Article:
The movements of the individual members during opening and closing are illustrated by arrows in FIG. 2. As it can be seen from this illustration, the braking members 6, 6' are moved symmetrically in respect to the path of the thread. The path of the thread is defined by guiding means 19, 20 arranged before and after the braking members 6, 6' (cf. FIG. 1). In their opened position the braking members 6, 6' do not touch the running thread 18 (cf. FIG. 3A). The movements of the braking members and especially the movements of the spring members 7, 7' as well as the vertical arrangement of their surfaces prevent the deposition of contaminants in the braking zone. Most of the contaminants fall downwards and leave the braking zone.

In the following the operation and adjustment of the braking device is to be explained in more detail. As it was described earlier, the braking members can either be in an opened or in a closed position. The opened position, as it is schematically shown in FIG. 3A, is defined by the ledges 12 on the sled 3 abutting on the ledges 13 of the arms 14, 14'. An adjustment of the sled 3 does not change the position of the opened spring members 7, 7' because the rockers 8, 8' as well as the ledges 13 are arranged on the sled and their relative position remains unchanged. Therefore, even if the closed position of the braking members is changed by an adjustment of the sled 3 in a procedure explained below, the opened position remains unchanged.

In the closed position with the electromagnet in attractive operation, the position of the actuating member 10 is given by the nose 11, abutting on the housing 1. If the sled 3 is now translated by means of the screw 5, the pivotal position of the rockers 8, 8' is changed. A translation of the sled 3 contrary to the forward direction of the thread causes the spring members 7, 7' to be pushed together more strongly, as it can be seen from FIGS. 3 B and 3 C. In FIG. 3B the spring members 7, 7' are just touching, while they are strongly compressed and thereby elasticity deformed in FIG. 3C. In this way the braking force exerted on the thread can be adjusted easily.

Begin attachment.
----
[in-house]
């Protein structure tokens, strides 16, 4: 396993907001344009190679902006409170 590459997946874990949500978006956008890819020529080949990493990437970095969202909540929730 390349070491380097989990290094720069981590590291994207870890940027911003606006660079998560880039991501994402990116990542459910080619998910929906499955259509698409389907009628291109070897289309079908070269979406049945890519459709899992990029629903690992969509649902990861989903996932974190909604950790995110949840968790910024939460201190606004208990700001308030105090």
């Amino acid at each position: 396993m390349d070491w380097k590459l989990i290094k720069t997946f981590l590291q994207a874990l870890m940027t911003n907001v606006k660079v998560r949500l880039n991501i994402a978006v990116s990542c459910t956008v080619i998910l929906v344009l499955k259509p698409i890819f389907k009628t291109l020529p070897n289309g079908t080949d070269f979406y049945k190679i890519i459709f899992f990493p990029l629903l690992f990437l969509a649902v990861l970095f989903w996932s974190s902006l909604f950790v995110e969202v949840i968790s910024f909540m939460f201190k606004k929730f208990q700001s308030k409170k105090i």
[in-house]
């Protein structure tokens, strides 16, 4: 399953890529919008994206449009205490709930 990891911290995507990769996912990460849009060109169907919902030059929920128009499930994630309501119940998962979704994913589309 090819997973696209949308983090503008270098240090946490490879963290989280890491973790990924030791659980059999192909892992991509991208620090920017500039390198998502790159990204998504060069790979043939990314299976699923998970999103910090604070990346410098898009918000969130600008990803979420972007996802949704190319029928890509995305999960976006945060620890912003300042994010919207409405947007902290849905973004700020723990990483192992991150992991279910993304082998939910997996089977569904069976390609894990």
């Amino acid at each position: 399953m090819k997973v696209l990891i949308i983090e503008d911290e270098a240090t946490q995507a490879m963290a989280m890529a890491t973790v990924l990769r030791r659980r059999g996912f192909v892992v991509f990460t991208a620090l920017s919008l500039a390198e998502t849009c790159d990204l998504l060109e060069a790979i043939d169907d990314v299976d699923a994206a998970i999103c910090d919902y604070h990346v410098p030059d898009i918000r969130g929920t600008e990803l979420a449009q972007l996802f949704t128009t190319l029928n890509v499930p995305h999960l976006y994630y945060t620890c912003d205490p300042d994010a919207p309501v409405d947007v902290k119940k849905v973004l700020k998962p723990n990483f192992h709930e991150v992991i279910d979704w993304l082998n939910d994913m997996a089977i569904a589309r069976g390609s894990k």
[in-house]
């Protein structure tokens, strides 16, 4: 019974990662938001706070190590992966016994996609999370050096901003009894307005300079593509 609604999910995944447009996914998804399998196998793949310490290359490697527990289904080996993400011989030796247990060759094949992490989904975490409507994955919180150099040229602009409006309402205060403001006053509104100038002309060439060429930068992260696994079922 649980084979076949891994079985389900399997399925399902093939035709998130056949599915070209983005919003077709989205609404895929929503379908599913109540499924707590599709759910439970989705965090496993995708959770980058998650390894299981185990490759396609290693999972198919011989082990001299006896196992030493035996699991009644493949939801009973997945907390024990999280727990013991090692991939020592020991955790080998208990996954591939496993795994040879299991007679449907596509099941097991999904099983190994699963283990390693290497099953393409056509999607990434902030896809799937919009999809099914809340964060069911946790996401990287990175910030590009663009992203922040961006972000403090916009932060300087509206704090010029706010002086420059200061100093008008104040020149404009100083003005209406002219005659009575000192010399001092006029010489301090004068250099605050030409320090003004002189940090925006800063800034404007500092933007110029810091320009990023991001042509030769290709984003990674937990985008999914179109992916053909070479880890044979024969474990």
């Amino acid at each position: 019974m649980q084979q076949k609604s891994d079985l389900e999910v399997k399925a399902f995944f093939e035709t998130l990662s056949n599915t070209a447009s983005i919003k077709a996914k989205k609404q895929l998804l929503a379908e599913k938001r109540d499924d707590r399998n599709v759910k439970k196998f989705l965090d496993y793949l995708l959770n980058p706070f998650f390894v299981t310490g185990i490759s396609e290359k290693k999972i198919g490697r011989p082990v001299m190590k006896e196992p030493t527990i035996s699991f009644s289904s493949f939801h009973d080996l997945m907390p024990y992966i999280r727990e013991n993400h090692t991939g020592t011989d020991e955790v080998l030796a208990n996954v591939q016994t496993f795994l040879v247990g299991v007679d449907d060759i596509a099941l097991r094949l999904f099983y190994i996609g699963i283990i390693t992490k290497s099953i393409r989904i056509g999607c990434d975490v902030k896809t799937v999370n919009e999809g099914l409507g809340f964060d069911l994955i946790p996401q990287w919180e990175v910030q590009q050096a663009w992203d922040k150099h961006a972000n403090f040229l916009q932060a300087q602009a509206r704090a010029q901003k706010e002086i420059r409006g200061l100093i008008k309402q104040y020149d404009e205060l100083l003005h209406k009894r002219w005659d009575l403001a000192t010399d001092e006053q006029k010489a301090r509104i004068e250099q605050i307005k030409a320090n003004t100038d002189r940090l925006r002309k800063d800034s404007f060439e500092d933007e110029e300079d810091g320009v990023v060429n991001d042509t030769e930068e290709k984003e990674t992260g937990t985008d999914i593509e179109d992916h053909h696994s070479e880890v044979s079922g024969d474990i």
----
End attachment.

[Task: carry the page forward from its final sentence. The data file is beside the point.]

If the brake is relieved and no current is sent through the magnet, the braking force is given by the strength of the permanent magnets 17.

From the FIGS. 3 B and C it can also be seen that the presence of a thickened section of thread does not lead to damaging or breaking the thread, since the elastic spring members 7, 7' can yield while maintaining the braking force.

The plate springs used as spring members are arranged such that they form a symmetrical, tapering slit 7a in their closed position, where the thread can be braked without being damaged. Furthermore, the spring members 7, 7' are shaped to have their maximum vertical extension 21 at the braking zone. Therefore, even if the thread is displaced from its path, it still remains between the spring members 7, 7'.